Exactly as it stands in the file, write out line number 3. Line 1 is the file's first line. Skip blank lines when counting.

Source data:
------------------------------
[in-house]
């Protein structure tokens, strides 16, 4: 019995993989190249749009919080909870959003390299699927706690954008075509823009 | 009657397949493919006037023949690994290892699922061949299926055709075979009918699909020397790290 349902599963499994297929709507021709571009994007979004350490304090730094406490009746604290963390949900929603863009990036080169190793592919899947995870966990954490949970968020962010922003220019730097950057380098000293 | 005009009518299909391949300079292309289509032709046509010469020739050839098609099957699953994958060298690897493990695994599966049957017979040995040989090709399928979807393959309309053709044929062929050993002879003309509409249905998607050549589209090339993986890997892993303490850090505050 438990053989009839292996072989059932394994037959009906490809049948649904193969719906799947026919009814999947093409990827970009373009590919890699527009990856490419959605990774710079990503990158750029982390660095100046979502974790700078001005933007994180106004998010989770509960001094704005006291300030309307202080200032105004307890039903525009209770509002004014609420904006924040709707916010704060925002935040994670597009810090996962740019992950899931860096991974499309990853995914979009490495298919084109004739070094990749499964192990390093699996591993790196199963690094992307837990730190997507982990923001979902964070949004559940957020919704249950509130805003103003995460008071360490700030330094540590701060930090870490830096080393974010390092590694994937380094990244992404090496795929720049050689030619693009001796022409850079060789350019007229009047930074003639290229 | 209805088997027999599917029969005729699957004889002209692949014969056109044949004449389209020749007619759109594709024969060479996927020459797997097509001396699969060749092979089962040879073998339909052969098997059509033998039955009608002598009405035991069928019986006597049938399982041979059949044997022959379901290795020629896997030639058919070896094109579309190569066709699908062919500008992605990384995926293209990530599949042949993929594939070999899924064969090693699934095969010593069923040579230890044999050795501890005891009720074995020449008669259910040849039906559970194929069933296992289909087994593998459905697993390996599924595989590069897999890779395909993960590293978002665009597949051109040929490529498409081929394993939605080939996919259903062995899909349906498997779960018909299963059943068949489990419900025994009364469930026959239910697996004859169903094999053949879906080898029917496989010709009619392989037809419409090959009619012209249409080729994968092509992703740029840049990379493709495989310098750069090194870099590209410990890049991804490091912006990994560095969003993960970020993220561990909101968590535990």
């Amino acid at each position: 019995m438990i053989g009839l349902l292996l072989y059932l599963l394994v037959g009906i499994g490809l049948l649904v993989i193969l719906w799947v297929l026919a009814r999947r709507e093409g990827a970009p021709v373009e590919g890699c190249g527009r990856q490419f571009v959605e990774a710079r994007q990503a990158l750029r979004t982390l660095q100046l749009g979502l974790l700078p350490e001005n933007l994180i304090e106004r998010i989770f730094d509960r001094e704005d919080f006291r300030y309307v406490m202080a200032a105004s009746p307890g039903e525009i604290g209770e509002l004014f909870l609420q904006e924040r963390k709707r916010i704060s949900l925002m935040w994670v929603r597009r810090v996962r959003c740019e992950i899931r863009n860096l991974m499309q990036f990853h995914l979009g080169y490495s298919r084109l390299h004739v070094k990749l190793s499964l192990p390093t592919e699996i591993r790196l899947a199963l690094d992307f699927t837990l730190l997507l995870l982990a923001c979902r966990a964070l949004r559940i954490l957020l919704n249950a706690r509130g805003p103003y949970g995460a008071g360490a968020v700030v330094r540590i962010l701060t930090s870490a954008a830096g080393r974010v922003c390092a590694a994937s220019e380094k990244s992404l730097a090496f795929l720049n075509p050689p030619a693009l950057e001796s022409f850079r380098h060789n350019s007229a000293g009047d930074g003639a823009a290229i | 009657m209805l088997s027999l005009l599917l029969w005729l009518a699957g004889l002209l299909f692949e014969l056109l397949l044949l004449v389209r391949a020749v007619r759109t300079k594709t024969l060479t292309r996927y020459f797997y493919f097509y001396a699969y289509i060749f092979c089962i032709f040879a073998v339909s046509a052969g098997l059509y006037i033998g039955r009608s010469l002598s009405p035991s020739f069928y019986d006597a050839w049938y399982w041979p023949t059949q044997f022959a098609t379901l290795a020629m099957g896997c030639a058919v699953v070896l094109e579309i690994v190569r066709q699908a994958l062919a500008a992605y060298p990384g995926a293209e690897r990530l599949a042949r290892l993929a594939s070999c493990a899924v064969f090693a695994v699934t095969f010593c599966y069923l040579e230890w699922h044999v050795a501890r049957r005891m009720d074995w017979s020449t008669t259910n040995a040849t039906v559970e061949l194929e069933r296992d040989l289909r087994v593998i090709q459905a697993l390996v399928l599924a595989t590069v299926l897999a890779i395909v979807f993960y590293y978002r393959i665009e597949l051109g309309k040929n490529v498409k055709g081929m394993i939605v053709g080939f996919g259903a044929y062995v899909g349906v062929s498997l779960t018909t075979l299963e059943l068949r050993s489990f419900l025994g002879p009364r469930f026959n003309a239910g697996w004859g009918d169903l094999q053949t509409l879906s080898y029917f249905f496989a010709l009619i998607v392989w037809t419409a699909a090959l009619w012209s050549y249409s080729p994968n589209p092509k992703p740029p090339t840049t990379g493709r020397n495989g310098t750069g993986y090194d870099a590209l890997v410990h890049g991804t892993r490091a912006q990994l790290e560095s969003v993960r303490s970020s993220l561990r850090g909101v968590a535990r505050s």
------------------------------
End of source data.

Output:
């Amino acid at each position: 019995m438990i053989g009839l349902l292996l072989y059932l599963l394994v037959g009906i499994g490809l049948l649904v993989i193969l719906w799947v297929l026919a009814r999947r709507e093409g990827a970009p021709v373009e590919g890699c190249g527009r990856q490419f571009v959605e990774a710079r994007q990503a990158l750029r979004t982390l660095q100046l749009g979502l974790l700078p350490e001005n933007l994180i304090e106004r998010i989770f730094d509960r001094e704005d919080f006291r300030y309307v406490m202080a200032a105004s009746p307890g039903e525009i604290g209770e509002l004014f909870l609420q904006e924040r963390k709707r916010i704060s949900l925002m935040w994670v929603r597009r810090v996962r959003c740019e992950i899931r863009n860096l991974m499309q990036f990853h995914l979009g080169y490495s298919r084109l390299h004739v070094k990749l190793s499964l192990p390093t592919e699996i591993r790196l899947a199963l690094d992307f699927t837990l730190l997507l995870l982990a923001c979902r966990a964070l949004r559940i954490l957020l919704n249950a706690r509130g805003p103003y949970g995460a008071g360490a968020v700030v330094r540590i962010l701060t930090s870490a954008a830096g080393r974010v922003c390092a590694a994937s220019e380094k990244s992404l730097a090496f795929l720049n075509p050689p030619a693009l950057e001796s022409f850079r380098h060789n350019s007229a000293g009047d930074g003639a823009a290229i | 009657m209805l088997s027999l005009l599917l029969w005729l009518a699957g004889l002209l299909f692949e014969l056109l397949l044949l004449v389209r391949a020749v007619r759109t300079k594709t024969l060479t292309r996927y020459f797997y493919f097509y001396a699969y289509i060749f092979c089962i032709f040879a073998v339909s046509a052969g098997l059509y006037i033998g039955r009608s010469l002598s009405p035991s020739f069928y019986d006597a050839w049938y399982w041979p023949t059949q044997f022959a098609t379901l290795a020629m099957g896997c030639a058919v699953v070896l094109e579309i690994v190569r066709q699908a994958l062919a500008a992605y060298p990384g995926a293209e690897r990530l599949a042949r290892l993929a594939s070999c493990a899924v064969f090693a695994v699934t095969f010593c599966y069923l040579e230890w699922h044999v050795a501890r049957r005891m009720d074995w017979s020449t008669t259910n040995a040849t039906v559970e061949l194929e069933r296992d040989l289909r087994v593998i090709q459905a697993l390996v399928l599924a595989t590069v299926l897999a890779i395909v979807f993960y590293y978002r393959i665009e597949l051109g309309k040929n490529v498409k055709g081929m394993i939605v053709g080939f996919g259903a044929y062995v899909g349906v062929s498997l779960t018909t075979l299963e059943l068949r050993s489990f419900l025994g002879p009364r469930f026959n003309a239910g697996w004859g009918d169903l094999q053949t509409l879906s080898y029917f249905f496989a010709l009619i998607v392989w037809t419409a699909a090959l009619w012209s050549y249409s080729p994968n589209p092509k992703p740029p090339t840049t990379g493709r020397n495989g310098t750069g993986y090194d870099a590209l890997v410990h890049g991804t892993r490091a912006q990994l790290e560095s969003v993960r303490s970020s993220l561990r850090g909101v968590a535990r505050s």